The project was opened to pledges in March 2012 and met its funding goal of $400,000 within 28 hours.[7] Upon reaching the $1 million mark, Weisman recorded a video for the Kickstarter project stating that if the project were to reach $1.5 million, the developers would develop a "backers-only exclusive mission which will tie together the stories of the SNES title and the Sega Genesis title."[8][9] This goal was achieved but Kickstarter backers demanded that the mission be made available to everyone, so Harebrained Schemes announced that the mission would be available to them for a limited amount of time before being available to the public.[10] The funding period ended on 29 April 2012, by which time the project had gathered $1,895,772 worth of pledges.[3] The success of the campaign made Complex rank it number eight on their list of the biggest video game wins and fails on Kickstarter in 2012.[11]

The game was developed for Windows, Mac and Linux platforms, as well as the iPad and Android tablets. Weisman justified the addition of tablets as a development platform alongside more traditional development for the desktop because "the style of game we want to make lends itself best to these platforms," and "the gameplay determined the platform."[5]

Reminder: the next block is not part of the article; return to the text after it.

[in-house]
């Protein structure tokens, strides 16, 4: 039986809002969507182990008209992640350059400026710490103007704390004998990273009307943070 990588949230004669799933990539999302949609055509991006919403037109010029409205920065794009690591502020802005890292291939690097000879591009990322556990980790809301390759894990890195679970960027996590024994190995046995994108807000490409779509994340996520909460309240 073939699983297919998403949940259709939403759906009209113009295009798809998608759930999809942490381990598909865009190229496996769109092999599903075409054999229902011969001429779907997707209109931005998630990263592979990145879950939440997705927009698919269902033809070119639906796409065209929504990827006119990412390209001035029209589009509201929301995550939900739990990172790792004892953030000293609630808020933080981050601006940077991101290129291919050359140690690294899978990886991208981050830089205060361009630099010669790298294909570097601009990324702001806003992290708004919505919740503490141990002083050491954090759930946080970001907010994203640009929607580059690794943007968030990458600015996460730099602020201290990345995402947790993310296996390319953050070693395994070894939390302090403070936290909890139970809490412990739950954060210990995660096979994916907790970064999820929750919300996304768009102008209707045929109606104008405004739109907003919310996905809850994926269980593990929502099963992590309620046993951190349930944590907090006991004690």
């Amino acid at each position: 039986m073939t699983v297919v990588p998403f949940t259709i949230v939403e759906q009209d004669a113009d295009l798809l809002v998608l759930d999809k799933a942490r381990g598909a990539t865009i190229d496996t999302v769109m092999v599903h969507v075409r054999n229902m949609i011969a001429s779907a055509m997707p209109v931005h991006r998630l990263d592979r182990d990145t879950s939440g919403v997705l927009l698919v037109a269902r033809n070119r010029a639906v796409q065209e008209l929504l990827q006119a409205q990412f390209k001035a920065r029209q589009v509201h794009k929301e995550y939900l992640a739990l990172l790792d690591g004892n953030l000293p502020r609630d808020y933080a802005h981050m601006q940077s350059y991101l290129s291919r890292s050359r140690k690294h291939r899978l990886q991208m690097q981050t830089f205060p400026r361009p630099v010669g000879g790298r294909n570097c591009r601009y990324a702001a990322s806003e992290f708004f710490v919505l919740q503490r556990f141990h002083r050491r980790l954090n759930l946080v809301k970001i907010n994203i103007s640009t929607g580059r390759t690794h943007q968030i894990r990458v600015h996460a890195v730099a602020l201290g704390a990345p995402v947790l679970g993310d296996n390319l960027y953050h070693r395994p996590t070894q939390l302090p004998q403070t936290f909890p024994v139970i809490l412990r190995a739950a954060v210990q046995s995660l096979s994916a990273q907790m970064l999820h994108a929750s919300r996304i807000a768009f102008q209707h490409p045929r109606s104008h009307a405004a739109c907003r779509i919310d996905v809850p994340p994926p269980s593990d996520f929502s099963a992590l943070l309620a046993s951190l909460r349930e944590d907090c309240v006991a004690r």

Weisman announced the game as a "graphically rich 2D turn-based single player game with deep story interaction, meaningful character development, and highly-contextual tactical combat." It is accompanied by a level editor for players to create their own content.[5][12] The game implements character types from the role-playing game, including Street Samurai, Combat Mage, Decker (i.e. hacker), Shaman, Rigger and Adept.[3] In collaboration with Cliffhanger Productions, characters and plotlines of Shadowrun Returns will be carried on to Shadowrun Online, which is set approximately 20 years later and will be based upon the video game multiplayer aspect Shadowrun has potential for.[13]